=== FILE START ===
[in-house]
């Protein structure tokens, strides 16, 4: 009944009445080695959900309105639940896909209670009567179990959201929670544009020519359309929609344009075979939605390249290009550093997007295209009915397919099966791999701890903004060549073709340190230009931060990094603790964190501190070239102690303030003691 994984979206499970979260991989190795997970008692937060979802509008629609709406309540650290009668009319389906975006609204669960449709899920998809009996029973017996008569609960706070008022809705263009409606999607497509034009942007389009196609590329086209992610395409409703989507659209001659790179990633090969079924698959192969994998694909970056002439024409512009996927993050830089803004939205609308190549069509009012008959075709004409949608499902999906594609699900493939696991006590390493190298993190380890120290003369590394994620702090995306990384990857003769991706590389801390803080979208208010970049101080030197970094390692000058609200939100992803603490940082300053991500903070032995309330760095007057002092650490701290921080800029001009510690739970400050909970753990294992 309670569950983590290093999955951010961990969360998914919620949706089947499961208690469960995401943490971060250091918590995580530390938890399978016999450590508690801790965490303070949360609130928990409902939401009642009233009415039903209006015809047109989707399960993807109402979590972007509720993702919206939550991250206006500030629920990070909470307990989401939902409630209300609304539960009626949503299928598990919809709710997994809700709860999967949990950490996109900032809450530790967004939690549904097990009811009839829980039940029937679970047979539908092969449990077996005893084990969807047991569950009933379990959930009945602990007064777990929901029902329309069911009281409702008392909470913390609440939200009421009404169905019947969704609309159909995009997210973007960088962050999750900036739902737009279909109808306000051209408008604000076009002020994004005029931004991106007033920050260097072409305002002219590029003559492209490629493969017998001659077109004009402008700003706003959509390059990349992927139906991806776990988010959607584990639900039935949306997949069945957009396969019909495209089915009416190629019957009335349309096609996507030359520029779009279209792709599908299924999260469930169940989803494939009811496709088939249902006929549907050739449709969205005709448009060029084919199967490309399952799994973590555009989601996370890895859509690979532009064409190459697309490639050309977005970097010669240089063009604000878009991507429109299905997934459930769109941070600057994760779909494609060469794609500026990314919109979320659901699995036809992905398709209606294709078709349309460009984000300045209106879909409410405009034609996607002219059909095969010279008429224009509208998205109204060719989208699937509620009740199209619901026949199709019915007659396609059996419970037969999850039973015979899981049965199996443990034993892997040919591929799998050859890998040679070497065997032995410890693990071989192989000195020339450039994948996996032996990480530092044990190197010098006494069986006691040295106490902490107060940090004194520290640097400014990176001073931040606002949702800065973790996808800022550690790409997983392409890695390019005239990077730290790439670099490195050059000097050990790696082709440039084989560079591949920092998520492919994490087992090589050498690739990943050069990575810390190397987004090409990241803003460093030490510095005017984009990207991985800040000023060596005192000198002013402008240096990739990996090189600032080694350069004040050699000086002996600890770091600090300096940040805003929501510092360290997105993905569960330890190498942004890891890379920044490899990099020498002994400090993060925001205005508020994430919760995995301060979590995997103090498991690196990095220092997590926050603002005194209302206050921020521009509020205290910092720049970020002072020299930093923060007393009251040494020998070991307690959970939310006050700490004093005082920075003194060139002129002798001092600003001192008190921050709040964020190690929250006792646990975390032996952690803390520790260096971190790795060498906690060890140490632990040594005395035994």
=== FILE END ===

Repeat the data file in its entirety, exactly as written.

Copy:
[in-house]
């Protein structure tokens, strides 16, 4: 009944009445080695959900309105639940896909209670009567179990959201929670544009020519359309929609344009075979939605390249290009550093997007295209009915397919099966791999701890903004060549073709340190230009931060990094603790964190501190070239102690303030003691 994984979206499970979260991989190795997970008692937060979802509008629609709406309540650290009668009319389906975006609204669960449709899920998809009996029973017996008569609960706070008022809705263009409606999607497509034009942007389009196609590329086209992610395409409703989507659209001659790179990633090969079924698959192969994998694909970056002439024409512009996927993050830089803004939205609308190549069509009012008959075709004409949608499902999906594609699900493939696991006590390493190298993190380890120290003369590394994620702090995306990384990857003769991706590389801390803080979208208010970049101080030197970094390692000058609200939100992803603490940082300053991500903070032995309330760095007057002092650490701290921080800029001009510690739970400050909970753990294992 309670569950983590290093999955951010961990969360998914919620949706089947499961208690469960995401943490971060250091918590995580530390938890399978016999450590508690801790965490303070949360609130928990409902939401009642009233009415039903209006015809047109989707399960993807109402979590972007509720993702919206939550991250206006500030629920990070909470307990989401939902409630209300609304539960009626949503299928598990919809709710997994809700709860999967949990950490996109900032809450530790967004939690549904097990009811009839829980039940029937679970047979539908092969449990077996005893084990969807047991569950009933379990959930009945602990007064777990929901029902329309069911009281409702008392909470913390609440939200009421009404169905019947969704609309159909995009997210973007960088962050999750900036739902737009279909109808306000051209408008604000076009002020994004005029931004991106007033920050260097072409305002002219590029003559492209490629493969017998001659077109004009402008700003706003959509390059990349992927139906991806776990988010959607584990639900039935949306997949069945957009396969019909495209089915009416190629019957009335349309096609996507030359520029779009279209792709599908299924999260469930169940989803494939009811496709088939249902006929549907050739449709969205005709448009060029084919199967490309399952799994973590555009989601996370890895859509690979532009064409190459697309490639050309977005970097010669240089063009604000878009991507429109299905997934459930769109941070600057994760779909494609060469794609500026990314919109979320659901699995036809992905398709209606294709078709349309460009984000300045209106879909409410405009034609996607002219059909095969010279008429224009509208998205109204060719989208699937509620009740199209619901026949199709019915007659396609059996419970037969999850039973015979899981049965199996443990034993892997040919591929799998050859890998040679070497065997032995410890693990071989192989000195020339450039994948996996032996990480530092044990190197010098006494069986006691040295106490902490107060940090004194520290640097400014990176001073931040606002949702800065973790996808800022550690790409997983392409890695390019005239990077730290790439670099490195050059000097050990790696082709440039084989560079591949920092998520492919994490087992090589050498690739990943050069990575810390190397987004090409990241803003460093030490510095005017984009990207991985800040000023060596005192000198002013402008240096990739990996090189600032080694350069004040050699000086002996600890770091600090300096940040805003929501510092360290997105993905569960330890190498942004890891890379920044490899990099020498002994400090993060925001205005508020994430919760995995301060979590995997103090498991690196990095220092997590926050603002005194209302206050921020521009509020205290910092720049970020002072020299930093923060007393009251040494020998070991307690959970939310006050700490004093005082920075003194060139002129002798001092600003001192008190921050709040964020190690929250006792646990975390032996952690803390520790260096971190790795060498906690060890140490632990040594005395035994």